Despite having donated a kidney to his son in 2017, Shane is a determined adventure racer. We thank him for sharing his report with us.
5 am, the alarm was off! I had a reasonable night’s sleep, so was feeling ok for the mammoth task ahead. Makeshift breakfast followed by stretching and last minute packing of the hydration vest for the day ahead. Final check at the car (I must be forgetting something!) and off to the race start.
There was great energy, excitement and buzz at the starting area as we all checked in and got ready to go. Thankfully the conditions were ideal with no wind and some overcast to spare us the sun and heat expected later in the day. Ollie counted us down 10, 9, …. 3, 2, 1 and we were off to great cheer from all the supporters.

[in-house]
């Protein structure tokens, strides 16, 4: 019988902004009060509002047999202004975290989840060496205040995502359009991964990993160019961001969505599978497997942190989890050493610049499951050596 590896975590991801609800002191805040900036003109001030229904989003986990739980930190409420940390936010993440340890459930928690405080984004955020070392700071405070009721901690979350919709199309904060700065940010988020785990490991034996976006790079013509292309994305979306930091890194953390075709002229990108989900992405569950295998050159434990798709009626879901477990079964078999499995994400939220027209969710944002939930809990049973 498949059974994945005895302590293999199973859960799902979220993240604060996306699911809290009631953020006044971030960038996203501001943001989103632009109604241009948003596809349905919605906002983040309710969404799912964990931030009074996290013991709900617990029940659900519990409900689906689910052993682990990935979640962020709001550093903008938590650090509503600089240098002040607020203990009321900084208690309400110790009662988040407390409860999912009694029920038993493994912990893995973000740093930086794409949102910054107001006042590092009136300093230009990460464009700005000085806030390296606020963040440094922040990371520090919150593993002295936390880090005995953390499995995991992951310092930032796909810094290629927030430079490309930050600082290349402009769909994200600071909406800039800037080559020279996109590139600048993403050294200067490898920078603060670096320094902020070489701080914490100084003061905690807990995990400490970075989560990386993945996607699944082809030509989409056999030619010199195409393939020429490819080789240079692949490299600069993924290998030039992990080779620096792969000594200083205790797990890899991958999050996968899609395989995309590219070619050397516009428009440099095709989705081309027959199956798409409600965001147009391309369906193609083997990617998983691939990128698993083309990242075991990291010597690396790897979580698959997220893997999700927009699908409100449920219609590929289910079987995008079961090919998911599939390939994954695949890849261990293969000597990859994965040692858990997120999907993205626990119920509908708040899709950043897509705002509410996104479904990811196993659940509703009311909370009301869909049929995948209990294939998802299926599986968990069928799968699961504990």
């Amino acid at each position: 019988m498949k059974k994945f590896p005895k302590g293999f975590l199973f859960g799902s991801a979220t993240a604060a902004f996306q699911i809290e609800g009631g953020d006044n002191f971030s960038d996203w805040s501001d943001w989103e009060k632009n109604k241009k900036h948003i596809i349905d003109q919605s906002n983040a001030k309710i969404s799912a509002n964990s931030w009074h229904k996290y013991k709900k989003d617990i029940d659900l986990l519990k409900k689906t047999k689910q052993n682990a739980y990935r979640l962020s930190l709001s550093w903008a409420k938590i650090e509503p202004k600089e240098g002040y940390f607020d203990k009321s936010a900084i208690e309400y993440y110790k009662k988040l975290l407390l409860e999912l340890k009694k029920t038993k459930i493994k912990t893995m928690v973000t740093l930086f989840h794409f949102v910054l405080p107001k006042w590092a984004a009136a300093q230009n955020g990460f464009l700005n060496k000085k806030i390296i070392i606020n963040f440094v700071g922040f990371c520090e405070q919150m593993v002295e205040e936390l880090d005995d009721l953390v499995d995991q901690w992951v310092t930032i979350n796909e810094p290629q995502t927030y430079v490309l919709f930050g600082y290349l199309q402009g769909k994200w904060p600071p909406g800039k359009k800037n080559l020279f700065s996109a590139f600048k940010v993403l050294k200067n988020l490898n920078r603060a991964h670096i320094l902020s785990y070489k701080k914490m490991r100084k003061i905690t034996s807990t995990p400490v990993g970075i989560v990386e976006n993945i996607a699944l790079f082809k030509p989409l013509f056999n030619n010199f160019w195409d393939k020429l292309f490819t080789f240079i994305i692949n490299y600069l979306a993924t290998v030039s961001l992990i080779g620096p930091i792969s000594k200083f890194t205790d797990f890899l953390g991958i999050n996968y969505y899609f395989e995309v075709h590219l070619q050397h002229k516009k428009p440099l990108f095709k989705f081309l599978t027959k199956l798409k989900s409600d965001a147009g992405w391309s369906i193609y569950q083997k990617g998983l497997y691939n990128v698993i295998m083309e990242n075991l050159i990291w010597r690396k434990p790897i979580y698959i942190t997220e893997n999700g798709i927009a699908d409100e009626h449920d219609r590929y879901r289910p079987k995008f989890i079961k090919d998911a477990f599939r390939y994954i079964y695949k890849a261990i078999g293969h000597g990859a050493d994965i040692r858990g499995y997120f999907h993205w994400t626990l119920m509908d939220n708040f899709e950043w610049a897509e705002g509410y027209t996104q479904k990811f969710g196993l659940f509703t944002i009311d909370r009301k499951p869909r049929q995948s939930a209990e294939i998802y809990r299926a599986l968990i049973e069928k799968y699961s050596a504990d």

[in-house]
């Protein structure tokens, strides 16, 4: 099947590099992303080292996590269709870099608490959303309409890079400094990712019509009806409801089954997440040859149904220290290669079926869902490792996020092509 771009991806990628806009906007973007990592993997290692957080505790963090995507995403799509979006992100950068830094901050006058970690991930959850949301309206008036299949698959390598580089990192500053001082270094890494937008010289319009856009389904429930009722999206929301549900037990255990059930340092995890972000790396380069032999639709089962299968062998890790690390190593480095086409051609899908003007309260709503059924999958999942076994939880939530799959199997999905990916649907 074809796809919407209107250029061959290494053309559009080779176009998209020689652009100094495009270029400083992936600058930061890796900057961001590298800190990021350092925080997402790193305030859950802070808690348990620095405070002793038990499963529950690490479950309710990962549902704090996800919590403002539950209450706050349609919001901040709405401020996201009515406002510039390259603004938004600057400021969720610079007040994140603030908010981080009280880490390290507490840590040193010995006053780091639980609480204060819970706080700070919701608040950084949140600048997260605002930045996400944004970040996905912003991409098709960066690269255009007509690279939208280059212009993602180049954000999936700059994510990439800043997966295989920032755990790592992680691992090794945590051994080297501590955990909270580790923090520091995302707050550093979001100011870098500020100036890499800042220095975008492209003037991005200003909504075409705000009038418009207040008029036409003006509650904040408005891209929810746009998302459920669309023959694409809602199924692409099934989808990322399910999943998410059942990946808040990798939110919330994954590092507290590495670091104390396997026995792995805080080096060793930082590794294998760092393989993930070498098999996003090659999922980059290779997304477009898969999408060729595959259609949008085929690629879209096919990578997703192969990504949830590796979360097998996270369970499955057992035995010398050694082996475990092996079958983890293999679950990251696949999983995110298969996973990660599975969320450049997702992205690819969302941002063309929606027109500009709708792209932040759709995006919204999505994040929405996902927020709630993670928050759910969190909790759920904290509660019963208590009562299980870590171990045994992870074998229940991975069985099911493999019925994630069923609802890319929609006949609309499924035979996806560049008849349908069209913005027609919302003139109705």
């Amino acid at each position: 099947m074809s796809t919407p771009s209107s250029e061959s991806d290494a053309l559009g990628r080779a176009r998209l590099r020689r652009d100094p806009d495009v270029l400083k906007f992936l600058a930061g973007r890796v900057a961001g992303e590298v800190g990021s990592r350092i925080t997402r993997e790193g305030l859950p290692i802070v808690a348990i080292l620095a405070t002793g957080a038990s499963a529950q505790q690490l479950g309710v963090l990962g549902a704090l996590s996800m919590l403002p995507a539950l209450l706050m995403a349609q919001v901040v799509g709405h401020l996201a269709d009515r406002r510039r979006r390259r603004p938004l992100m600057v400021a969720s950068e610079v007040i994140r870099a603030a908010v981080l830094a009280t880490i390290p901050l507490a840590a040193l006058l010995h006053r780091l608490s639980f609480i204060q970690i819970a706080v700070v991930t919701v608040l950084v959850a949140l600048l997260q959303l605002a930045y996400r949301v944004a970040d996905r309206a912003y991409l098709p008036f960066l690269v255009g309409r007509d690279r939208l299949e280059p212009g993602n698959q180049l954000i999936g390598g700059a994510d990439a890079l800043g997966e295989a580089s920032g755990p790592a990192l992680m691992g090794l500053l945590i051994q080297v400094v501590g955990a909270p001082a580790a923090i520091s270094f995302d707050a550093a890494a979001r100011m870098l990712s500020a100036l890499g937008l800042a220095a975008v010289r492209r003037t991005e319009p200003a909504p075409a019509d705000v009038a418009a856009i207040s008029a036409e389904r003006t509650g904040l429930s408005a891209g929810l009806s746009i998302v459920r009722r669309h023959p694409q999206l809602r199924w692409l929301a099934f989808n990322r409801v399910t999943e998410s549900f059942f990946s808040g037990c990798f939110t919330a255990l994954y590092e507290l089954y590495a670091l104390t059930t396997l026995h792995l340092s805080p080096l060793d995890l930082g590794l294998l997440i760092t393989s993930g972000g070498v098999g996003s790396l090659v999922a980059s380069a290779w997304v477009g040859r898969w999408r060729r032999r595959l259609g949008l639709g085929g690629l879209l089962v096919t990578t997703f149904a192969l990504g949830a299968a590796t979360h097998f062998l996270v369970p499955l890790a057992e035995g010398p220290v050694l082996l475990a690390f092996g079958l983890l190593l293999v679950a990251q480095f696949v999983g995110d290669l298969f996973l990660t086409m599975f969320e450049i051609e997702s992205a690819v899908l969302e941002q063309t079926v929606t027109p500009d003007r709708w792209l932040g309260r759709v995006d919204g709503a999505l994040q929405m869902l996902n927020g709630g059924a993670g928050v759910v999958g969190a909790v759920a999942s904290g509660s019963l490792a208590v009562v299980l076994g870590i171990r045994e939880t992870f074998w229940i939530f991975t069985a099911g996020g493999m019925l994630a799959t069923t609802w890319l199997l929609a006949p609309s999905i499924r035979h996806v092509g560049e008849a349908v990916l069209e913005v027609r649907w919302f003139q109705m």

But why you might ask had I signed up for this 152km, 3183m vertical climbing trail running and cycling 12 hour ordeal?
- To raise awareness and fundraise for the Irish Kidney Association (IKA). I donated a kidney to my son Luke in 2017, an organ that completely transformed his life following his first 10 challenging years in and out of hospital with multiple surgeries, dialysis and poor health. There are 700 people in Ireland waiting for a kidney, not including those who need hearts, lungs, livers, bone marrow… and the IKA supports and raises awareness of the importance of the Gift of Life.
- To keep fit! Nothing beats a race event to focus the mind and keep the motivation up. I don’t feel any different operating with one kidney and regular blood test results confirm I have normal kidney function. But I do need to look after myself, keep blood pressure in check and stay trim, so adventure racing is ideal!